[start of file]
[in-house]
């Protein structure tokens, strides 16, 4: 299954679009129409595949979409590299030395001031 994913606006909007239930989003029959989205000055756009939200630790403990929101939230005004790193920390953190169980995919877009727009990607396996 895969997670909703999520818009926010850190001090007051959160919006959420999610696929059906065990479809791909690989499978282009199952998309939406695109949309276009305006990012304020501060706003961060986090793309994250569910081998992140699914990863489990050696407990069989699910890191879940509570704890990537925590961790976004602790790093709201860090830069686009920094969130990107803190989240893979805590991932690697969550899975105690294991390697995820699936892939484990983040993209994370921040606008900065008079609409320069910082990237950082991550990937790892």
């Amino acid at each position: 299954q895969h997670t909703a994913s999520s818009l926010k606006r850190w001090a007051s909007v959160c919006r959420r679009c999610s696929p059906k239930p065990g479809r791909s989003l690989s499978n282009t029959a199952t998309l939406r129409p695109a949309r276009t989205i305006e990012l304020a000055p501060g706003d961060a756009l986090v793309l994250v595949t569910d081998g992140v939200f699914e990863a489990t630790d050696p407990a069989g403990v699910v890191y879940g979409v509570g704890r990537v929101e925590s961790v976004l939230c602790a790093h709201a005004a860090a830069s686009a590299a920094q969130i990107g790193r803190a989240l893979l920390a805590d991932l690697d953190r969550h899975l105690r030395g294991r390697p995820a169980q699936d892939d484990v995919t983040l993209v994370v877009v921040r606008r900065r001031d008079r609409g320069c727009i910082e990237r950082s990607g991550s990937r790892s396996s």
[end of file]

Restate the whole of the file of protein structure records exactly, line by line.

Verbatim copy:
[in-house]
């Protein structure tokens, strides 16, 4: 299954679009129409595949979409590299030395001031 994913606006909007239930989003029959989205000055756009939200630790403990929101939230005004790193920390953190169980995919877009727009990607396996 895969997670909703999520818009926010850190001090007051959160919006959420999610696929059906065990479809791909690989499978282009199952998309939406695109949309276009305006990012304020501060706003961060986090793309994250569910081998992140699914990863489990050696407990069989699910890191879940509570704890990537925590961790976004602790790093709201860090830069686009920094969130990107803190989240893979805590991932690697969550899975105690294991390697995820699936892939484990983040993209994370921040606008900065008079609409320069910082990237950082991550990937790892």
């Amino acid at each position: 299954q895969h997670t909703a994913s999520s818009l926010k606006r850190w001090a007051s909007v959160c919006r959420r679009c999610s696929p059906k239930p065990g479809r791909s989003l690989s499978n282009t029959a199952t998309l939406r129409p695109a949309r276009t989205i305006e990012l304020a000055p501060g706003d961060a756009l986090v793309l994250v595949t569910d081998g992140v939200f699914e990863a489990t630790d050696p407990a069989g403990v699910v890191y879940g979409v509570g704890r990537v929101e925590s961790v976004l939230c602790a790093h709201a005004a860090a830069s686009a590299a920094q969130i990107g790193r803190a989240l893979l920390a805590d991932l690697d953190r969550h899975l105690r030395g294991r390697p995820a169980q699936d892939d484990v995919t983040l993209v994370v877009v921040r606008r900065r001031d008079r609409g320069c727009i910082e990237r950082s990607g991550s990937r790892s396996s």